RESOLUTIONS – Beauty Behind the Brows
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1. Do it for the why. 


Do you suffer from racing thoughts, anxiety, self-doubt or trouble turning off your mind?


If you’re like me, about 30 days ago you made a few resolutions that revolved around taking better care of yourself.


Not because you want to be perfect or to ‘wow’ everyone on social media, but you want to be your awesomest right now so you can achieve the truly important goals in life – making a difference in the lives of others and in the world.


You want to feel healthy & vibrant with a calm mind so you can go about doing what really matters this year.


A groundbreaking study of 10,000 West Point cadets showed that internal motivators are what lead to positive outcomes. Doing something for a higher purpose, or for the joy of it, leads to long term success.


Vanity, pride, social acceptance and societal expectations can actually de-motivate us. Because really, in the end, what’s the point?


We resolve every year to get our bodies and minds running well so we can actually enjoy this ride called life.


We resolve to have robust hearts and muscles and brains because when we feel confident, peaceful and rested, we are more equipped to conquer our foes and fulfill our missions.


So before you give up on your self-care/self-improvement goal, consider why you want to achieve it. What is lighting your fire this year and what actions can you take to stoke it?



2. But, wait, there’s no time! How is it even possible?


I mean, seriously – aren’t you just too tired from stress and working too much and from already not feeling healthy and vibrant, that when you get a sliver of free time, you just want to crash with easy dopamine fixes, like:


•comfort food
•numbing medicine of choice (Prosecco for me, please!)
•mindless shows
•scrolling feeds
•virtual reality (soon it will be everyone’s reality)
•other escapes that don’t enrich us


It’s natural to want to comfort and “switch off” after a stressful day. Escaping, resetting, finding solace in something completely different from what you’ve done all day is human. Escaping in entertainment can be a great way to connect with others and wash away the day.


Except, “I just need to turn off my brain,” can become 4 hours of streaming, scrolling or surfing.


The escape time kind of feels like the only “me” time we get. We want to make it last, even if it’s not that great.


The escape tends to obey the law of diminishing returns.


It gets less great the more you do it.


The problem is, when we keep choosing to do things that actually bore us, annoy us, don’t inspire us and don’t bring us bliss or good health, like reading the news, scrolling feeds about celebrities or shopping online, we perpetuate the cycle of feeling overworked, unfulfilled, anxious and stressed.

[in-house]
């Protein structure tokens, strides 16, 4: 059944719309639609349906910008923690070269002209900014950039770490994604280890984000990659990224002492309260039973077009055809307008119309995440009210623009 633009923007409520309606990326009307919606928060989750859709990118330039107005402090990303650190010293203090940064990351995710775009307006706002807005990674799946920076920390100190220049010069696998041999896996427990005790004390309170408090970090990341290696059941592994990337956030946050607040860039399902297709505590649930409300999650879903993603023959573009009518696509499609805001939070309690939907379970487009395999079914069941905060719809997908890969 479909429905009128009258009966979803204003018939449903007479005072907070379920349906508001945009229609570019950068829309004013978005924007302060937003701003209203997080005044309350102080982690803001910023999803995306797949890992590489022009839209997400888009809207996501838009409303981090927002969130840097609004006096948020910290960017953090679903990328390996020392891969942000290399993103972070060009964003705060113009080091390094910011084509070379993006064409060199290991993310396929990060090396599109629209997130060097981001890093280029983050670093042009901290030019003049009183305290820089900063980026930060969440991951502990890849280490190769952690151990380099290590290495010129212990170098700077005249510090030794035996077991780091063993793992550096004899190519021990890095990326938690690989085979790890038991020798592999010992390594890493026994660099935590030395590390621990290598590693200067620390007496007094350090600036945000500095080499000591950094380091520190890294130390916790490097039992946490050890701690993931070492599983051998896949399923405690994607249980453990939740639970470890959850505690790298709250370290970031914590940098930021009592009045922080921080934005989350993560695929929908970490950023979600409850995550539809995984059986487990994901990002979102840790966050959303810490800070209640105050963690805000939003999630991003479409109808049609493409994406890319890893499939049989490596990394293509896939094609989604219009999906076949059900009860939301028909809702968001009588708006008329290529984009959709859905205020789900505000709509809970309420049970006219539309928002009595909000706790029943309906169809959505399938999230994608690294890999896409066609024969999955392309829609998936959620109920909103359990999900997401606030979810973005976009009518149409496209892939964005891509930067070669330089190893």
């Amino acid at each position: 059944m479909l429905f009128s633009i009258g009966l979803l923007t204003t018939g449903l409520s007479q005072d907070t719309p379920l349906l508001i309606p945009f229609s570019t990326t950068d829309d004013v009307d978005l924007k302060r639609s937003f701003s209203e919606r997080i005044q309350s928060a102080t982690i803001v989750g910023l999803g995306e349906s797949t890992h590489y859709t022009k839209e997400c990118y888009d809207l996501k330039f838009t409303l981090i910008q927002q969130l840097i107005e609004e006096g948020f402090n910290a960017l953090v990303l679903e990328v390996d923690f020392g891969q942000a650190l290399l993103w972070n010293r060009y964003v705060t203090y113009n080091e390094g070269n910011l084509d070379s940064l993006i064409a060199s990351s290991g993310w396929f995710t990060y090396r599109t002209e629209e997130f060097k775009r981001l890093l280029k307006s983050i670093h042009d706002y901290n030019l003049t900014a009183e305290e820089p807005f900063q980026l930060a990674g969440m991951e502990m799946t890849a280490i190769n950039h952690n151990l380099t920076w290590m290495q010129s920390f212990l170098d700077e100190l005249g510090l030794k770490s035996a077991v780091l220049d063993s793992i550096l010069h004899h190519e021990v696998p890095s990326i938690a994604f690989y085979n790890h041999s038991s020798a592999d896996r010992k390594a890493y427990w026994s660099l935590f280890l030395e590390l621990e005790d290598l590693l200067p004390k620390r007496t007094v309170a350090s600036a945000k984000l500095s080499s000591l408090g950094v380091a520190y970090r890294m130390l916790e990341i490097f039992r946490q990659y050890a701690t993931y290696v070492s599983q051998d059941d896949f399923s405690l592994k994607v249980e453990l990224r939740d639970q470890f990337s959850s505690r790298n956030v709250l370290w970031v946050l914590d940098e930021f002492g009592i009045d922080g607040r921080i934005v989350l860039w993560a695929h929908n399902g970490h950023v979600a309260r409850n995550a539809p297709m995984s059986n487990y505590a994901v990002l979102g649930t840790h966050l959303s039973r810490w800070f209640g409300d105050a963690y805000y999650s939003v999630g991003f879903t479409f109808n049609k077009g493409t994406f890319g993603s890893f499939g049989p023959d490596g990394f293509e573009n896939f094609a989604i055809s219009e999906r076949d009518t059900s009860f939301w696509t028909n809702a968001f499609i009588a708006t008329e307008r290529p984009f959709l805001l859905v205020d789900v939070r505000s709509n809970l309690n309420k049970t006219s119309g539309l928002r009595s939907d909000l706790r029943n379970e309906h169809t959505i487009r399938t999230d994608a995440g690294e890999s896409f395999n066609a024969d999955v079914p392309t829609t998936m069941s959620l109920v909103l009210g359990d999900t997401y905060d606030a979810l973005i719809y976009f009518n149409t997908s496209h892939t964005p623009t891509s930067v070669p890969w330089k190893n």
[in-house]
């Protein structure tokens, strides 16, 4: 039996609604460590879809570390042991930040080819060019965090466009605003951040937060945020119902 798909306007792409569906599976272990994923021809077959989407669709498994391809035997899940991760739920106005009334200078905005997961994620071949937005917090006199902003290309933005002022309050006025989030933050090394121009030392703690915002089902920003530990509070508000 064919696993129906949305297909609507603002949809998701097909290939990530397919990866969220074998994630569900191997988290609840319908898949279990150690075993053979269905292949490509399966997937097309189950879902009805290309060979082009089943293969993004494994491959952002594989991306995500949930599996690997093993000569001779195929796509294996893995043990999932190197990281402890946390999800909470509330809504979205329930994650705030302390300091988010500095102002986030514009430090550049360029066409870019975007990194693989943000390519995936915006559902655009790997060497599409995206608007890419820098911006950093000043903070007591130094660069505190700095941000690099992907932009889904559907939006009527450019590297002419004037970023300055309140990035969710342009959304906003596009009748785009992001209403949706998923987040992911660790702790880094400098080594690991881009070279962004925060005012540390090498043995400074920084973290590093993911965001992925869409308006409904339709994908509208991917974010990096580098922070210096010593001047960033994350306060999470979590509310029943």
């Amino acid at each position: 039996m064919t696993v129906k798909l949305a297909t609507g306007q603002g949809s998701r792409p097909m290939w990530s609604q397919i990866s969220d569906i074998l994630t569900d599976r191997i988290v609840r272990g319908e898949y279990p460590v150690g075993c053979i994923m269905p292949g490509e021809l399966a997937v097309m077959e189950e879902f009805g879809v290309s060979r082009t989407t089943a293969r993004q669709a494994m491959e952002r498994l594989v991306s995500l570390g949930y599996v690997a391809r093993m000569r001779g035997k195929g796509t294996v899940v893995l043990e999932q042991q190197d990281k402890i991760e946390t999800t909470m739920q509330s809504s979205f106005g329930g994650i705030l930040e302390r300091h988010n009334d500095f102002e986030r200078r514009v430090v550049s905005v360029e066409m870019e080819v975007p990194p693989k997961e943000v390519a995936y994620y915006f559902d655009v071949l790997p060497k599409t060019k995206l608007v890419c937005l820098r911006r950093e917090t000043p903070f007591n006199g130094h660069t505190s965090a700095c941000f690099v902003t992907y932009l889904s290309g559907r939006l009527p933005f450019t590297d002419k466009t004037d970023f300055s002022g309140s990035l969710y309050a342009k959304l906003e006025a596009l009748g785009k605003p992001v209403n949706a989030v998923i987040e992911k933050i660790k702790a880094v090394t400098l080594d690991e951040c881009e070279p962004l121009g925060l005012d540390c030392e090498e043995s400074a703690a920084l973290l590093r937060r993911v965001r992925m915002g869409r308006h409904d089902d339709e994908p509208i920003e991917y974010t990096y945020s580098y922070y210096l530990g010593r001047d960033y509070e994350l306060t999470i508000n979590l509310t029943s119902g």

It will take creativity to stop the cycle.



3.  How could you steal little chunks of time from the stuff that isn’t making you a better or happier person? 


For me, instead of spending my time on passive, low energy brain-relaxers in the evening, I started going to bed earlier. I use the stolen time in the morning when I don’t need to unwind, when I’m less likely to self-medicate, when nobody can bother me, to do non-urgent, important things that make me feel good. I use that time to savor my moments and pursue what inspires me. (your time-shift may vary depending on your chronotype*)


If we want to feel good about who we are and the lives we’re creating, we have to stop lying to ourselves, believing that one day we will have more time to actually do what makes life pleasurable and meaningful.


Take control of your time.


Time is right there waiting for you to use however you desire.



4.  I still have obstacles. What do I do?


Last January, my top priority was to meditate. I was tired of reacting in anger and living as a prisoner to my uncontrollable thoughts. It made me miserable to be obsessed over things I couldn’t change.


I also resolved to go to yoga because I was sick of feeling stiff and in pain and disconnected from my body.


Guess which resolution I kept.


Did I keep a consistent meditation practice? Pretty much! I meditated because I found an app that required 10 minutes of my time. I made it a priority to get up early enough every morning to start my day with intention.


Because of Headspace, I’m a radically more patient and laid-back person. I now let things roll off my back that previously kept me up nights. The benefits are numerous and profound.


Did I attend yoga classes? Literally one time. I’m still stiff, have back problems and I can never truly physically relax.


I didn’t go to yoga (and it took several months to figure out why) because: anxiety. Many obstacles popped up when I tried to go.


I don’t want to pay for it, I don’t want to be in a crowded studio, I don’t like the stress it causes me to find the right class, wear the right outfit, battle the traffic, get the correct props, not feel like an out-of-place dork, etc., etc.


To get around those barriers, this year I decided to start doing yoga on my mat at home. Even 10 minutes a day will benefit me.


There is nothing perfect or ideal about it. But when I find myself tempted to look at my phone out of habit, I do some stretches & look up at the sky. I reap benefits, one mini session at a time.


Be easy on yourself.


Don’t aim for perfection. Aim for progress.


What can you start doing right now, even if it’s not perfect, not ideal?


Do it for you. Do it for that big purpose that’s super important to you right now.


The YOU of 2018 and beyond will thank YOU!!


-Jerene Dildine

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